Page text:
Waiting for the Other International Shoe to Drop

Justice Gorsuch and Thomas cast doubt on the canonical case, and seek to restore the original understanding of the 14th Amendment.

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The vote in Ford Motor Co. v. Montana Eighth Judicial Dist. was 5-3. Justice Kagan wrote the majority opinion, which was joined by the Chief Justice, and Justices Breyer, Sotomayor, and Kavanaugh. (Justice Barrett did not participate.) Justice Alito concurred in the judgment. He suggested that the majority opinion put a new "gloss" on personal jurisdiction caselaw. Justice Gorsuch wrote a separate concurrence, which was joined by Justice Thomas. Justice Gorsuch wrote a very Gorsuch opinion: he cast doubt on International Shoe Co. v. Washington (1945). Yes, the canonical case that every 1L struggles with.

Justice Gorsuch begins his analysis with a throwback to Pennoyer v. Neff (1878).

Before International Shoe, it seems due process was usually understood to guarantee that only a court of competent jurisdiction could deprive a defendant of his life, liberty, or property. In turn, a court's competency normally depended on the defendant's presence in, or consent to, the sovereign's jurisdiction. But once a plaintiff was able to "tag" the defendant with process in the jurisdiction, that State's courts were generally thought competent to render judgment on any claim against the defendant, whether it involved events inside or outside the State. Pennoyer v. Neff, 95 U. S. 714, 733 (1878).

In a footnote, Justice Gorsuch favorably cites the work of co-blogger Steve Sachs, who writes that Pennoyer was right. And in the same footnote, Gorsuch cites Justice Robert Jackson. Pretty good company to be in.

Recent scholarship, for example, contends Pennoyer's territorial account of sovereign power is mostly right, but the rules it embodies are not "fixed in constitutional amber"—that is, Congress might be able to change them. Sachs, Pennoyer Was Right, 95 Texas L. Rev. 1249, 1255 (2017). Others suggest that fights over personal jurisdiction would be more sensibly waged under the Full Faith and Credit Clause. Jackson, Full Faith and Credit—The Lawyer's Clause of the Constitution, 45 Colum. L. Rev. 1, 3 (1945). Whether these theories are right or wrong, they at least seek to answer the right question—what the Constitution as originally understood requires, not what nine judges consider "fair" and "just."

Justice Kagan claps back at Justice Gorsuch. She writes that Gorsuch doesn't even attempt to figure out what that original meaning is:

The other concurrence proposes instead a return to the mid-19th century—a replacement of our current doctrine with the Fourteenth Amendment's original meaning respecting personal jurisdiction. Post, at 9−10 (GORSUCH, J., concurring in judgment). But that opinion never reveals just what the Due Process Clauseas understood at its ratification required, and its ground for deciding these cases is correspondingly spare. Post, at 11. This opinion, by contrast, resolves these cases by proceeding as the Court has done for the last 75 years—applying the standards set out in International Shoe and its progeny, with attention to their underlying values of ensuring fairness and protecting interstate federalism.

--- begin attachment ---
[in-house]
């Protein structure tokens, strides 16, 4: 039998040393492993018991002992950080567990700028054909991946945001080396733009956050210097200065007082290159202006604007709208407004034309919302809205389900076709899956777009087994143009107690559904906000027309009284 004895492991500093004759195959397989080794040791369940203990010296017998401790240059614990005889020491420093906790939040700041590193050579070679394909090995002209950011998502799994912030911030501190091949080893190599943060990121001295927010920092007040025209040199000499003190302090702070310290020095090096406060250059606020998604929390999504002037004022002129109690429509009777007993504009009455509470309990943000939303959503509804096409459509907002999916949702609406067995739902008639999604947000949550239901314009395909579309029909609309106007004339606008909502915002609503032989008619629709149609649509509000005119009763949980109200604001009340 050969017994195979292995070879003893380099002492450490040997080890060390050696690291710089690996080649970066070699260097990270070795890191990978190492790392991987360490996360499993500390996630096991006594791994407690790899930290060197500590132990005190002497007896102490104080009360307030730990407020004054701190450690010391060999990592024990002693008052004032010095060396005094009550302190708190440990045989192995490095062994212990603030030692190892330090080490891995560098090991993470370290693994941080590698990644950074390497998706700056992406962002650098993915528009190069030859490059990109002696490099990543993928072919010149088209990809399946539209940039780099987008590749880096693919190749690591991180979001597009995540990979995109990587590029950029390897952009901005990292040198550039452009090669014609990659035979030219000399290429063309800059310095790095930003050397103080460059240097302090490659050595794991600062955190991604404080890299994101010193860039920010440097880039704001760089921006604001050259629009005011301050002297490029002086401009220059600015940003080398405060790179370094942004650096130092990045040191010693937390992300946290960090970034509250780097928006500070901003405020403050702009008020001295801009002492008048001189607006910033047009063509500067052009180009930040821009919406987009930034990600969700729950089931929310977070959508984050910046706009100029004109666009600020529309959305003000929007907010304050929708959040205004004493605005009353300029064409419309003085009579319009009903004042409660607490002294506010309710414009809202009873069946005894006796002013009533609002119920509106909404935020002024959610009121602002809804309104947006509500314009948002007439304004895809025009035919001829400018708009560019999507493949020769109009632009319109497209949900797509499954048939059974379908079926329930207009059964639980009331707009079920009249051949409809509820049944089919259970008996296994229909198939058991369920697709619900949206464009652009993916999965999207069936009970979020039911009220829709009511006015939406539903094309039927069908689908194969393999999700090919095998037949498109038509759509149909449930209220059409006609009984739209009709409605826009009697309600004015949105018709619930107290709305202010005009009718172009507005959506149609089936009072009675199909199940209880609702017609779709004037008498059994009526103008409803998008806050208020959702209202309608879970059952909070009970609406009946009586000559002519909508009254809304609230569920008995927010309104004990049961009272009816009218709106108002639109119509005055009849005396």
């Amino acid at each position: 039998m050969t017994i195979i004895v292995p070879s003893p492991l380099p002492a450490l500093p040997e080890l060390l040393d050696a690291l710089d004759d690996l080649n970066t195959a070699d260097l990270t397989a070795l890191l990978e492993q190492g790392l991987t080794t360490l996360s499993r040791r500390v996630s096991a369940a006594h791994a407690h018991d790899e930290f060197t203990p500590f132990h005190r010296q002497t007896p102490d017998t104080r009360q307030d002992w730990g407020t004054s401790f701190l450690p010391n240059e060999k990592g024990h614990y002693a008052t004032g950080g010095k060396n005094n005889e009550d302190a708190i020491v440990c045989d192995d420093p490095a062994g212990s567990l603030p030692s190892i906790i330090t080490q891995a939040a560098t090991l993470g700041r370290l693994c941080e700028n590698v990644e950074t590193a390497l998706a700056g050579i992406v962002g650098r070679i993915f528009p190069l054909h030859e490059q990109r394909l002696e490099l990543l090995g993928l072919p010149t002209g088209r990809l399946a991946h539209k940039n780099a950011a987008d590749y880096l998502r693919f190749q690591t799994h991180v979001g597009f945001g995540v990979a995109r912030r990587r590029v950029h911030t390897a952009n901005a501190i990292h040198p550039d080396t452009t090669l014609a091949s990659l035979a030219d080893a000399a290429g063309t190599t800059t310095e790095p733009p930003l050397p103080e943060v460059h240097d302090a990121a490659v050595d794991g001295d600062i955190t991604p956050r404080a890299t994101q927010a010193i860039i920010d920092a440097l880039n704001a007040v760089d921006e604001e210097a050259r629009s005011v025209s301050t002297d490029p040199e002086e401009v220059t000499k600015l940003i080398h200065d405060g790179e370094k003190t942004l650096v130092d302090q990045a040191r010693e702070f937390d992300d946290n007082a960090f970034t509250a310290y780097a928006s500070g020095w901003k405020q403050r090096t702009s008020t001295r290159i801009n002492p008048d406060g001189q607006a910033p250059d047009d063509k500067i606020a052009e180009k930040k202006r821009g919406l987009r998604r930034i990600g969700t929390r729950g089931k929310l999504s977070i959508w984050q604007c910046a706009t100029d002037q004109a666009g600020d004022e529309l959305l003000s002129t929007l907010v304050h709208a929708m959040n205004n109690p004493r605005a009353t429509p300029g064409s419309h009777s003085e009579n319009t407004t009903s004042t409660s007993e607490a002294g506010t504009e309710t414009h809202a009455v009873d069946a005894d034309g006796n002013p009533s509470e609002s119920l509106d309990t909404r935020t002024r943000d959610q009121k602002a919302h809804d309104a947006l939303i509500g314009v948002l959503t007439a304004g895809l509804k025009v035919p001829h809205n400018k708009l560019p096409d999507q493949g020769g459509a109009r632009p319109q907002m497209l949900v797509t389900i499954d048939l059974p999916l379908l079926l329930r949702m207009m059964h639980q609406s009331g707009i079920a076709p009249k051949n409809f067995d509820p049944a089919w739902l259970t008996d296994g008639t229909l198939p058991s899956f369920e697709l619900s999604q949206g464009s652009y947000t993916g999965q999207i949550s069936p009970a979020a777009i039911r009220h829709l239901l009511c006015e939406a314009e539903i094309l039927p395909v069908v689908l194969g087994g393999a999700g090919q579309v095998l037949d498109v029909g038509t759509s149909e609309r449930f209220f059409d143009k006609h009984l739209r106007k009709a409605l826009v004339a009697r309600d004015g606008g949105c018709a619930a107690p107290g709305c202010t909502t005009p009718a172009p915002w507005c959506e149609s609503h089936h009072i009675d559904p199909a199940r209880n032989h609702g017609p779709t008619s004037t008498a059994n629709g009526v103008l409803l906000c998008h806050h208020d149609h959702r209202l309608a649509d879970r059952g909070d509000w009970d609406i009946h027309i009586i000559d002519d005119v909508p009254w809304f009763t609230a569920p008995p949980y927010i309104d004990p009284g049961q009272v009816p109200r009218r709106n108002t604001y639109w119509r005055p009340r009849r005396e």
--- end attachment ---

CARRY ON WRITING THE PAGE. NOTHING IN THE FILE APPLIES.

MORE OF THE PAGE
Gorsuch returns the volley, and offers a full-throated defense of originalism:

The majority worries that the thoughts expressed here threaten to "transfigure our specific jurisdiction standard as applied to corporations" and "return [us] to the mid-19th century." Ante, at 7, n. 2; ante, at9, n. 3. But it has become a tired trope to criticize any reference to the Constitution's original meaning as (somehow) both radical and antiquated. Seeking to understand the Constitution's original meaning is part of our job.

Amen. Next, Gorsuch adopts a very populist tenor. He criticizes Kagan for defending corporate privilege. The dynamics here seem backwards.

What's the majority's real worry anyway—that corporations might lose special protections? The Constitution has always allowed suits against individuals on any issue in any State where they set foot. Supra,at 8–9. Yet the majority seems to recoil at even entertaining the possibility the Constitution might tolerate similar results for "nationwide corporation[s]," whose "business is everywhere." Ante, at 2; ante, at 9, n. 3.

Ultimately, Gorsuch says next-to-nothing about the original meaning of the 14th Amendment. But he hopes others do.

The parties have not pointed to anything in the Constitution's original meaning or its history that might allow Ford to evade answering the plaintiffs' claims in Montana or Minnesota courts. . . .The real struggle here isn't with settling on the right outcome in these cases, but with making sense of our personal jurisdiction jurisprudence and International Shoe's increasingly doubtful dichotomy. On those scores, I readily admit that I finish these cases with even more questions than I had at the start. Hopefully, future litigants and lower courts will help us face these tangles and sort out a responsible way to address the challenges posed by our changing economy in light of theConstitution's text and the lessons of history.